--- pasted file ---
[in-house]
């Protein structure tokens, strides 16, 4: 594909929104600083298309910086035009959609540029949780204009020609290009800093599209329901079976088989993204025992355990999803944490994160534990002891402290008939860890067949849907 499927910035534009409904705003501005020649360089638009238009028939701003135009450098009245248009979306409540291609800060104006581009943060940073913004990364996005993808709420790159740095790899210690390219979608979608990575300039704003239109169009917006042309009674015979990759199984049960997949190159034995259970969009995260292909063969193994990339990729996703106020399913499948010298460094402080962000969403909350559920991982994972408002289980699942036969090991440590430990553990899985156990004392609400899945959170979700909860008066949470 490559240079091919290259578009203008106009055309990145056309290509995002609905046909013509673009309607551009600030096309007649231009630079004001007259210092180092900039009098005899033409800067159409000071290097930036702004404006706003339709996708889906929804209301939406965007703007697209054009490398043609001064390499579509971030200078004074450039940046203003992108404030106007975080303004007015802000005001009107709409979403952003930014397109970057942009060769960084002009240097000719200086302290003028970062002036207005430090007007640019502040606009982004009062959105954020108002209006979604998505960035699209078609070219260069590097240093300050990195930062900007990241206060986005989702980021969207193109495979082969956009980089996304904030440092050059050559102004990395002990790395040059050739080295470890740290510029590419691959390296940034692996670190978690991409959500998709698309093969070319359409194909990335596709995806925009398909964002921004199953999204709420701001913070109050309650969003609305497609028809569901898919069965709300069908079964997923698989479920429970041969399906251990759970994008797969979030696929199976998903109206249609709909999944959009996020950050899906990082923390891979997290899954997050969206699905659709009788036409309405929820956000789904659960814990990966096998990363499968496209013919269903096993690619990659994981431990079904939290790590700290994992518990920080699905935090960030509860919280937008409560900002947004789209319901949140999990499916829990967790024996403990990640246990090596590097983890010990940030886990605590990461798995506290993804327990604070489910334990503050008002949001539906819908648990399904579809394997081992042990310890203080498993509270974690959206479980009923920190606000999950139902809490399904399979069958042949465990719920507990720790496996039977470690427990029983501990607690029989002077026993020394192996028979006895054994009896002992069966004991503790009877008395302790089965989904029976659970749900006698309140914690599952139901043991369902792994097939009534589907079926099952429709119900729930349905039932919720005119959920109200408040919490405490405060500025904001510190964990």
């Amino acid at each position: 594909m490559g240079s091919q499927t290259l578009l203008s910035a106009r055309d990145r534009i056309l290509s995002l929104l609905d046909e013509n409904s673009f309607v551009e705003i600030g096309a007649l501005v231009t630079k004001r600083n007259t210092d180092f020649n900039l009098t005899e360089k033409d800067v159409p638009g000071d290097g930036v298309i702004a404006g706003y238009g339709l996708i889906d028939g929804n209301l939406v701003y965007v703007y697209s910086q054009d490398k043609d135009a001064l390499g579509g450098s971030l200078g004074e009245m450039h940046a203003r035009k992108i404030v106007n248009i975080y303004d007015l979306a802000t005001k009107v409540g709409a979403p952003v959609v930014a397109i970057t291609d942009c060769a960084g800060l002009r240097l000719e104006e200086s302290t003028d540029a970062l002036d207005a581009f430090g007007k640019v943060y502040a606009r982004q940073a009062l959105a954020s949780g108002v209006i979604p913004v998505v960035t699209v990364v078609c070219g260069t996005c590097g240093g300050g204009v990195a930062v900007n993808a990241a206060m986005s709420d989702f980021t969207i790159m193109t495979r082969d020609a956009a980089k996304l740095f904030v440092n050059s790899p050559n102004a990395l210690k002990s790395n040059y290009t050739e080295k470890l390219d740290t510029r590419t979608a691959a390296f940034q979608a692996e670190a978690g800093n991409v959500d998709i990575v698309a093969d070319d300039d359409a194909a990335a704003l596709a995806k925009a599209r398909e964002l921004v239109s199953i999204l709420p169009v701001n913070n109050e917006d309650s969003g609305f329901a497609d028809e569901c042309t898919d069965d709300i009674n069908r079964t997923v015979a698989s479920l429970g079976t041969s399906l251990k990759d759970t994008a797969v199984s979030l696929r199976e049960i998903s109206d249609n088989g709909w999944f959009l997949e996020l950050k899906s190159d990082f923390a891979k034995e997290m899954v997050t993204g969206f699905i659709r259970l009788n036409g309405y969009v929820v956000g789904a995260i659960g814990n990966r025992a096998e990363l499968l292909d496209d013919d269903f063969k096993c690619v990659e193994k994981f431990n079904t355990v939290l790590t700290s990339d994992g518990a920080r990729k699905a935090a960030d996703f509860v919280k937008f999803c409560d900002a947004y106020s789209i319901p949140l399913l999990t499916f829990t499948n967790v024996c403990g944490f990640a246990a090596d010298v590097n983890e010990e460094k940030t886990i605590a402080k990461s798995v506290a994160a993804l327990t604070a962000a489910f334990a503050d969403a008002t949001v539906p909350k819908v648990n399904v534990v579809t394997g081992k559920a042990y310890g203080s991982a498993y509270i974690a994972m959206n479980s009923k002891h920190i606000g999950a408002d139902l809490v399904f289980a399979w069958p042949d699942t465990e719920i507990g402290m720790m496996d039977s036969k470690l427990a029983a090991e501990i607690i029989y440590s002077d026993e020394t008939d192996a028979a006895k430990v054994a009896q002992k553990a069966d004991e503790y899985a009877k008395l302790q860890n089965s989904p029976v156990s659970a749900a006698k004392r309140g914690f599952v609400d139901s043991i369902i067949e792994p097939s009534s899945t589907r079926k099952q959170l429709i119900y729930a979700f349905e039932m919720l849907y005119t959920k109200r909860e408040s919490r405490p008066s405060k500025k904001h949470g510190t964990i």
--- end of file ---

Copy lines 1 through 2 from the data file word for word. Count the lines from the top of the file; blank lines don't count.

[in-house]
């Protein structure tokens, strides 16, 4: 594909929104600083298309910086035009959609540029949780204009020609290009800093599209329901079976088989993204025992355990999803944490994160534990002891402290008939860890067949849907 499927910035534009409904705003501005020649360089638009238009028939701003135009450098009245248009979306409540291609800060104006581009943060940073913004990364996005993808709420790159740095790899210690390219979608979608990575300039704003239109169009917006042309009674015979990759199984049960997949190159034995259970969009995260292909063969193994990339990729996703106020399913499948010298460094402080962000969403909350559920991982994972408002289980699942036969090991440590430990553990899985156990004392609400899945959170979700909860008066949470 490559240079091919290259578009203008106009055309990145056309290509995002609905046909013509673009309607551009600030096309007649231009630079004001007259210092180092900039009098005899033409800067159409000071290097930036702004404006706003339709996708889906929804209301939406965007703007697209054009490398043609001064390499579509971030200078004074450039940046203003992108404030106007975080303004007015802000005001009107709409979403952003930014397109970057942009060769960084002009240097000719200086302290003028970062002036207005430090007007640019502040606009982004009062959105954020108002209006979604998505960035699209078609070219260069590097240093300050990195930062900007990241206060986005989702980021969207193109495979082969956009980089996304904030440092050059050559102004990395002990790395040059050739080295470890740290510029590419691959390296940034692996670190978690991409959500998709698309093969070319359409194909990335596709995806925009398909964002921004199953999204709420701001913070109050309650969003609305497609028809569901898919069965709300069908079964997923698989479920429970041969399906251990759970994008797969979030696929199976998903109206249609709909999944959009996020950050899906990082923390891979997290899954997050969206699905659709009788036409309405929820956000789904659960814990990966096998990363499968496209013919269903096993690619990659994981431990079904939290790590700290994992518990920080699905935090960030509860919280937008409560900002947004789209319901949140999990499916829990967790024996403990990640246990090596590097983890010990940030886990605590990461798995506290993804327990604070489910334990503050008002949001539906819908648990399904579809394997081992042990310890203080498993509270974690959206479980009923920190606000999950139902809490399904399979069958042949465990719920507990720790496996039977470690427990029983501990607690029989002077026993020394192996028979006895054994009896002992069966004991503790009877008395302790089965989904029976659970749900006698309140914690599952139901043991369902792994097939009534589907079926099952429709119900729930349905039932919720005119959920109200408040919490405490405060500025904001510190964990």